Dry needling is increasing in popularity. In 2016, dry needling by physical therapist in Montana became legal and now chiropractors are beginning to add it to their scope of practice. So, more and more, I come across individuals confused about the difference between acupuncture and dry needling.
Here’s the difference:
Acupuncture is performed by licensed acupuncturists with a minimum of 3 years of post-graduate training and at least a Master’s level education. Training includes Eastern philosophy and sciences as well as Western sciences like anatomy and physiology, microbiology, and Western clinical sciences. In addition, acupuncturist typically graduate with 1,000 hours of clinical, hands-on training treating patients with a variety of acupuncture techniques.
Dry needling is a term that has been popularized recently by physical therapists or health care practitioners. Dry needling focuses on releasing trigger points to treat myofacial pain, often focusing on just the area of pain. Acupuncturists have utilized these techniques for years but typically in addition to other modalities or techniques to create a full body treatment. Dry needling is a growing practice in the physical therapy profession and now the chiropractic field as well. Typically, these individuals are highly trained and educated in their field. However, the training in regards to needling for PTs and chiropractors usually comes from a weekend course.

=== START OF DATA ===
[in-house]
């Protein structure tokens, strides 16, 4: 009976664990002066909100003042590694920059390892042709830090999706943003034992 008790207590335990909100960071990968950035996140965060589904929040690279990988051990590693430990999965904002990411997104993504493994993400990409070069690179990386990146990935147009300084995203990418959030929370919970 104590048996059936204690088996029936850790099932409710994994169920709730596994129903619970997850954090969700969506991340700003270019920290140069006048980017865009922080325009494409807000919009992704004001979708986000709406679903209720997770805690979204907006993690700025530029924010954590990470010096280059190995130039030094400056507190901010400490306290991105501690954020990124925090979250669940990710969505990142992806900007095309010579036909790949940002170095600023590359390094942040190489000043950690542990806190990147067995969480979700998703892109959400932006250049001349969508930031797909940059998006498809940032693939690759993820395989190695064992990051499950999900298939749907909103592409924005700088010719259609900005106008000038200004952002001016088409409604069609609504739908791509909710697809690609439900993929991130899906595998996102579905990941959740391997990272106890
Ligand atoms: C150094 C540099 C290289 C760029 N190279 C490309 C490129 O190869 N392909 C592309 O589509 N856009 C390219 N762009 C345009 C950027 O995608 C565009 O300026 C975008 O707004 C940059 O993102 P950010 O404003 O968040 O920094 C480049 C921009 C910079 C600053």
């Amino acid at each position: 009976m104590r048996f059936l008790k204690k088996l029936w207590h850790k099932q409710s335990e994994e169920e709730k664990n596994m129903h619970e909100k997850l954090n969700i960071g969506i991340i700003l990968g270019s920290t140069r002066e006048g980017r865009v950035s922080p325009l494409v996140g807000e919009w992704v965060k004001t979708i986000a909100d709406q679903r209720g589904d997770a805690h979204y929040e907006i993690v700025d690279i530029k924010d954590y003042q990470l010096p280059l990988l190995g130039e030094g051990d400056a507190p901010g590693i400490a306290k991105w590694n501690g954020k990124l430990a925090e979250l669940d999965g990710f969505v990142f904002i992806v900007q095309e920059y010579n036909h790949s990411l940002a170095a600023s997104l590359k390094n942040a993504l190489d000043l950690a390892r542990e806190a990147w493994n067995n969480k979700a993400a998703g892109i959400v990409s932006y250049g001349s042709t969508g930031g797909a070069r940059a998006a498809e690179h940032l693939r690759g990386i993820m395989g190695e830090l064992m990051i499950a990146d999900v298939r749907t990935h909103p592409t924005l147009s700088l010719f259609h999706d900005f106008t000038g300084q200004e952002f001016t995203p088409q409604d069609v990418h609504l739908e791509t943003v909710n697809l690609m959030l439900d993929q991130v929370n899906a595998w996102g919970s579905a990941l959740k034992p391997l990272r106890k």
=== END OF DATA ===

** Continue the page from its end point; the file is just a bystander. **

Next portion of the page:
Acupuncture aims to treat the whole person, creating balance in the body so it can function optimally, heal, and repair. Acupuncturists may perform dry needling, but often combine dry needling techniques with a full body treatment. Acupuncture targets symptoms like pain, digestive issues, or fertility while also improving the overall function of the body. Treatment takes into account the person’s overall constitution while also considering related structure, musculature, Western diagnoses, and neuroanatomy.
Dry needling focuses on pain conditions by releasing trigger points. Treatments typically revolve around releasing trigger points in one specific body part that may be contributing to pain. Many patients experience soreness after treatment due to the focus on trigger point release, but ultimately experience muscle release and pain relief.
Here’s the similarities:
Both use thin, filiform needles to encourage change in the body.
Both are based on science and backed by research.
Acupuncturists can work hand in hand with other healthcare providers such as physical therapists, chiropractors, MDs, PAs, and NPs in order to create an integrated treatment plan. Each practitioner can focus on their specialty, while providing optimal outcomes and results for patients.